Naturally a re-calibration was required for the game and, it must be said, for the driver. The wheel has a very different feel from the G27 we've been using of late, a bit more resistance and force feedback effect. Thankfully there is a suite of configurable parameters that can be changed on the wheel itself, things like total force feedback effect, the linearity of motion of the wheel, the number of degrees of rotation you'd like on offer (up to 900), and about a half-dozen other minutia.
Normally you'd tune these things within whatever game you're playing, but quite often games will be missing some tunable parameter that you crave. Gran Turismo 5, for example, doesn't offer nearly the suite of wheel customization options that one might like. Thankfully you can adjust the wheel itself and save those settings into one of five slots. Then, as you go from Forza 3 to GT5 to LFS you can quickly load up the proper configuration before you're out of the pits.
For iRacing we found ourselves adding a little bit of what the company calls "drift," which actually uses the force feedback motors to help you turn the wheel faster. At maximum this allows you to go from lock to lock ridiculously quickly (and imprecisely), but just a few points of drift helped to counter-act the game's programmed resistance and gave the feel of a very over-boosted power steering setup. Just perfect.
The pedals were even easier to get configured but just as hard to adjust to. The first couple-dozen laps saw brake points blown and sand traps dredged as years of potentiometer dependency was weaned away. But, eventually, braking feel returned and the beauty of a load cell-based system came through. The brake pedal here allows for very precise modulation, saving our bacon on multiple occasions when we were a little too brave in dive-bombing competitors.
Meanwhile the accelerator and clutch are improvements over standard pedals too, offering high-precision, contact-free potentiometers and by default offering very low resistance but good feel. That said, if you like a little more resistance that's easy to achieve. You just need to move a few bolts to add a little more tension, or additional springs can be purchased to boost things even further.
We tested the wheel and pedals with a number of games on a number of systems, tethering to the PS3 and the Xbox 360 without issue and being up and rolling within minutes. In GT5 the wheel doesn't offer a substantially different feel compared to the Logitech G27, but the ability to modify the wheel's configuration on the wheel itself made it much easier to live with. Meanwhile we still found the effects in Forza 3 to be a little underwhelming, but we can't blame the wheel for that, and it worked flawlessly in every other racer we threw at it.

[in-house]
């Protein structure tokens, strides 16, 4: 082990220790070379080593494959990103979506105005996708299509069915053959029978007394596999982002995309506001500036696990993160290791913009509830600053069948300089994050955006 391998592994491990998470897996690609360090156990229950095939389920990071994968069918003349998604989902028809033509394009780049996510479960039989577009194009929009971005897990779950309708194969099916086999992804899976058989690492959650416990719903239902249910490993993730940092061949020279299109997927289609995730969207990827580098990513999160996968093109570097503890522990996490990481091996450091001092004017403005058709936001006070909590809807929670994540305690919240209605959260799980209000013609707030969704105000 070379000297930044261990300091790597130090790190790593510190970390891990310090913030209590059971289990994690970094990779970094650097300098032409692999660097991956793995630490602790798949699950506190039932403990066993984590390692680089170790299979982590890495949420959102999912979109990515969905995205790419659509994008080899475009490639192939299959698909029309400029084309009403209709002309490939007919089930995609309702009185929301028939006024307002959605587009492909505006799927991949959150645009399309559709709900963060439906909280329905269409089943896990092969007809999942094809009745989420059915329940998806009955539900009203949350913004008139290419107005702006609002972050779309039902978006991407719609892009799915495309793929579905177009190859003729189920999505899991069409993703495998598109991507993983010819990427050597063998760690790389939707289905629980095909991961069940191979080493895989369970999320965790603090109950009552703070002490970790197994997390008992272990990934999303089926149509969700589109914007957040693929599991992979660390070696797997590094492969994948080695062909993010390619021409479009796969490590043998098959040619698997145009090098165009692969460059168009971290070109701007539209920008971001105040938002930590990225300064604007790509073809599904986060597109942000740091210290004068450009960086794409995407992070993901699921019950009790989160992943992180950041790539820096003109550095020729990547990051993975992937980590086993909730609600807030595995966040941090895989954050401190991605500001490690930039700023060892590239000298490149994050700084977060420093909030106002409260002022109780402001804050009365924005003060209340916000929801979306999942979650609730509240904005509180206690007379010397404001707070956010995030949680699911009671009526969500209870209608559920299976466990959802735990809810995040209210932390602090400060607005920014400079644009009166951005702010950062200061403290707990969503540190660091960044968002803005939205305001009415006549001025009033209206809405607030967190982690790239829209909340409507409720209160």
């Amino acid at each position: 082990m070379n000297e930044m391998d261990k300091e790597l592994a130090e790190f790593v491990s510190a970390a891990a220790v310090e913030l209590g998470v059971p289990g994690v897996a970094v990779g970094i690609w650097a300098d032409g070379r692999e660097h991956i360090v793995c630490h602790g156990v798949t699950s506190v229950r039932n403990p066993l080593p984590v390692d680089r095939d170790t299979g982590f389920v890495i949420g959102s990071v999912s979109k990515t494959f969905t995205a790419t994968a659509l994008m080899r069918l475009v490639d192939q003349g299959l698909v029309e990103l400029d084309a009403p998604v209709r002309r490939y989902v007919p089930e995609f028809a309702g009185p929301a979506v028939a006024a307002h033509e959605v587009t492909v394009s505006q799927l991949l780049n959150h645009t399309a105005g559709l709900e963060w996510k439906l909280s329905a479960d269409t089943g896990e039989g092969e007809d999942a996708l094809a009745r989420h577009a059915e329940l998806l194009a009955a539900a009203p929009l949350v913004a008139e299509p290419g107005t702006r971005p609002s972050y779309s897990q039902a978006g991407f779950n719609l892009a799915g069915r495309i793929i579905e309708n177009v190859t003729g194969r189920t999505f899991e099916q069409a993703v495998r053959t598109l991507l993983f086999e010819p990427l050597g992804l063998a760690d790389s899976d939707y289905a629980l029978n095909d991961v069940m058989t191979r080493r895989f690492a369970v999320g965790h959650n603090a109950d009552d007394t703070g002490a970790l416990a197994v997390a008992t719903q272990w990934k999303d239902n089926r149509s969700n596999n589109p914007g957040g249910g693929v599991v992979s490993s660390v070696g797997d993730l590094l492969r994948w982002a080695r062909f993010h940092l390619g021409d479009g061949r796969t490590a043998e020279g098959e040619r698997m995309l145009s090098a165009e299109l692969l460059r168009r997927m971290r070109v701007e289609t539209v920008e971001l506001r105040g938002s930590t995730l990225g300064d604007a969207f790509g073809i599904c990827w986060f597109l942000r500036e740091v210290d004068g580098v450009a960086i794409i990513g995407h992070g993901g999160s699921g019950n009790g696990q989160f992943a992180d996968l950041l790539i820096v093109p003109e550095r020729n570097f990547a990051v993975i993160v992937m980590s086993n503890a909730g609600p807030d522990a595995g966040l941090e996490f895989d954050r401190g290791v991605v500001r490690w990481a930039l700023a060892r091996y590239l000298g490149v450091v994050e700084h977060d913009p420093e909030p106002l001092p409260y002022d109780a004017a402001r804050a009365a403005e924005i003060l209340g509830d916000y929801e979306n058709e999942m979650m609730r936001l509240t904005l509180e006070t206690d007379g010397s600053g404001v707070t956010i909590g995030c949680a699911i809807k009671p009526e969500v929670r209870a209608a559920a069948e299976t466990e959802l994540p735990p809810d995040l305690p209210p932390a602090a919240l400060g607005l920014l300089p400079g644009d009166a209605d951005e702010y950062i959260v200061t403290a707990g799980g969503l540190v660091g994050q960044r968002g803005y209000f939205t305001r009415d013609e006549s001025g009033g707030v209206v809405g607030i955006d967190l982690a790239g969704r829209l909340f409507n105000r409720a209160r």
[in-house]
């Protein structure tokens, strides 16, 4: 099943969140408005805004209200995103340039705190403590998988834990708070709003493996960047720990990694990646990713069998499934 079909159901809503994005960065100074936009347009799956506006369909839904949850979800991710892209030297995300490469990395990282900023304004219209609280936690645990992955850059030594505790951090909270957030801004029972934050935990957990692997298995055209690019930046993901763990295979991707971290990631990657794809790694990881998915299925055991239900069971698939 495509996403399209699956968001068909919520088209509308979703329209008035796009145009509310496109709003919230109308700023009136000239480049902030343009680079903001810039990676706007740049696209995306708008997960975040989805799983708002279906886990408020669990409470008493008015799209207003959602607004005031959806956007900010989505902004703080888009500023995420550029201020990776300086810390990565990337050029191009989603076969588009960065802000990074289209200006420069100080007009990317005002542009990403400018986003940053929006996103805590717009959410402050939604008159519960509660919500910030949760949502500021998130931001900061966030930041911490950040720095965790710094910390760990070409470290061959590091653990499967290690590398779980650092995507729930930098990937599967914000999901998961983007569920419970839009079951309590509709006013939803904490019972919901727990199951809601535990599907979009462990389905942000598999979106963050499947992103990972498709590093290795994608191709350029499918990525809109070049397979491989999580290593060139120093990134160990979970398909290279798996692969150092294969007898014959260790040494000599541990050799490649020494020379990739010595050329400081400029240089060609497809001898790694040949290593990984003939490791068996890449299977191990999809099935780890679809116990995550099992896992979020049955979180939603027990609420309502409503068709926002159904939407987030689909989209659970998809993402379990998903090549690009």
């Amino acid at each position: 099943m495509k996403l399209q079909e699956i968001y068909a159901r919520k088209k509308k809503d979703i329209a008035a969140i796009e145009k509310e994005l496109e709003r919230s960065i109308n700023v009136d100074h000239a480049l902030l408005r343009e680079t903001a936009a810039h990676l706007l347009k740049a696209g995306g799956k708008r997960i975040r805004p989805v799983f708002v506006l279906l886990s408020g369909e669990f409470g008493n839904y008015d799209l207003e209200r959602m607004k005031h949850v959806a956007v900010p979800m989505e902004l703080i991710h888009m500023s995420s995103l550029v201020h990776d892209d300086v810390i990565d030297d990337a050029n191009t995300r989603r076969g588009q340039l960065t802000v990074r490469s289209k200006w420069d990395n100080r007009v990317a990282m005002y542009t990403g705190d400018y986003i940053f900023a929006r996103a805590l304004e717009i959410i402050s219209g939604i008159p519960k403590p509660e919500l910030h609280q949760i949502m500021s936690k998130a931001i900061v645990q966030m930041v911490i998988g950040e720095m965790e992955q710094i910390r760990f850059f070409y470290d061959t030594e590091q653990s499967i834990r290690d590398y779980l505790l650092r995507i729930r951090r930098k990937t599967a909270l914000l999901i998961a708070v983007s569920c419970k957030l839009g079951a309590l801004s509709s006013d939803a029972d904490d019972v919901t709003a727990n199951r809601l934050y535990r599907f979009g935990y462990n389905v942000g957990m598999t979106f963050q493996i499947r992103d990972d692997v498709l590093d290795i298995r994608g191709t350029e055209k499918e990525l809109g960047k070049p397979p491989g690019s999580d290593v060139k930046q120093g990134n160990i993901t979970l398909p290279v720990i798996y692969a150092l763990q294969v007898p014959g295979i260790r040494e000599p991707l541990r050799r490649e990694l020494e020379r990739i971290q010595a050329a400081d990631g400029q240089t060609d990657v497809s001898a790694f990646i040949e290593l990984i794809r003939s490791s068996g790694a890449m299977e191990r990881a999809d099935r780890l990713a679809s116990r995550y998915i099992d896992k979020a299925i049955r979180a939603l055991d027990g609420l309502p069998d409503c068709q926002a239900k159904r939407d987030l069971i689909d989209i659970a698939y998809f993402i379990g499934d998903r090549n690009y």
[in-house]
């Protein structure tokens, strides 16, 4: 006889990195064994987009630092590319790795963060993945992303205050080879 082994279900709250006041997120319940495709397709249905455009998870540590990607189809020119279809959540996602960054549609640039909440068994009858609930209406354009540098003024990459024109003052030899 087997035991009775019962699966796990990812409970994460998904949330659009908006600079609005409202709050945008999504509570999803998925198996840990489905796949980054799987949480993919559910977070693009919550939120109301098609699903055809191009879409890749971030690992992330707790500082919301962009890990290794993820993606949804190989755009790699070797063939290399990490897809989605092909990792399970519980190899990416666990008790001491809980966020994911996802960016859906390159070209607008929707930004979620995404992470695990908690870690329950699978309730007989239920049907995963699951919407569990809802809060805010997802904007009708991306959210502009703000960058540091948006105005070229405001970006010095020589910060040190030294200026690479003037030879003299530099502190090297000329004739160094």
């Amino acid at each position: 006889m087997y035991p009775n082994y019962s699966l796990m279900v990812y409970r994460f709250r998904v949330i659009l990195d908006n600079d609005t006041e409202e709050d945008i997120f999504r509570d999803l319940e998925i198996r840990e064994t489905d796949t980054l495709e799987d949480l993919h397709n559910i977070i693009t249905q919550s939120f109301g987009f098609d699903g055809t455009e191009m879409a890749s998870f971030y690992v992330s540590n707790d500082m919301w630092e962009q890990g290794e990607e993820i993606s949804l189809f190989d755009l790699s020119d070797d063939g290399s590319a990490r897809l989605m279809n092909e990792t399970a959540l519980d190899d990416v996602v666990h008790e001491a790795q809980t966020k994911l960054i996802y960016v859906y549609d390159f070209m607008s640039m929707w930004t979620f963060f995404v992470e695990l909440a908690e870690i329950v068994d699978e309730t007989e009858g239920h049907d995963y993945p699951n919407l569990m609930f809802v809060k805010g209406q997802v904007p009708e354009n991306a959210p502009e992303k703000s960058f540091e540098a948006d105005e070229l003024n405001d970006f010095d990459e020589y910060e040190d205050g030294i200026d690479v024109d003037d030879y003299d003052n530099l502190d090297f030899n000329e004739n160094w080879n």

However, we can't say it's a clearly better wheel than the G27 -- which notably doesn't work with the Xbox 360. The Alcantara feel, easy configurability, and powerful motors are definitely assets here, but Logitech's offering is quieter and has a more sturdy clamp if you're going for a non-permanent install. And, the G27 MSRP is $300, which includes an external six-speed shifter and pedals. Get an external shifter and Fanatec's cheapest set of pedals (which are not as good as the G27's set) and you're looking at about $350 here.
Of course, you might now be tempted by Fanatec's decidedly not cheap Clubsport pedals, which again will set you back $200. That's a lot of dough for three spring-loaded hunks of aluminum, but while we didn't find the wheel really making us much faster (though it did make us a better drifter), the pedals are a definite improvement. If you have the means, especially if you're a multi-platform racer, you should go for it -- or maybe wait for us to try out the $599 Thrustmaster T500RS.
Update: We got a note from Fanatec indicating that they've switched to a more quiet fan unit since producing the model that we received, which means any wheel purchased now should be quieter than the one we received. Also, we learned the company offers a Clubsport bundle with the 911 GT3 RS wheel (basically the same wheel as this with added orange paint and removed Xbox 360 compatibility) and the Clubsport pedals plus a shifter for $350, which is quite tantalizingly close to the Logitech G27's MSRP.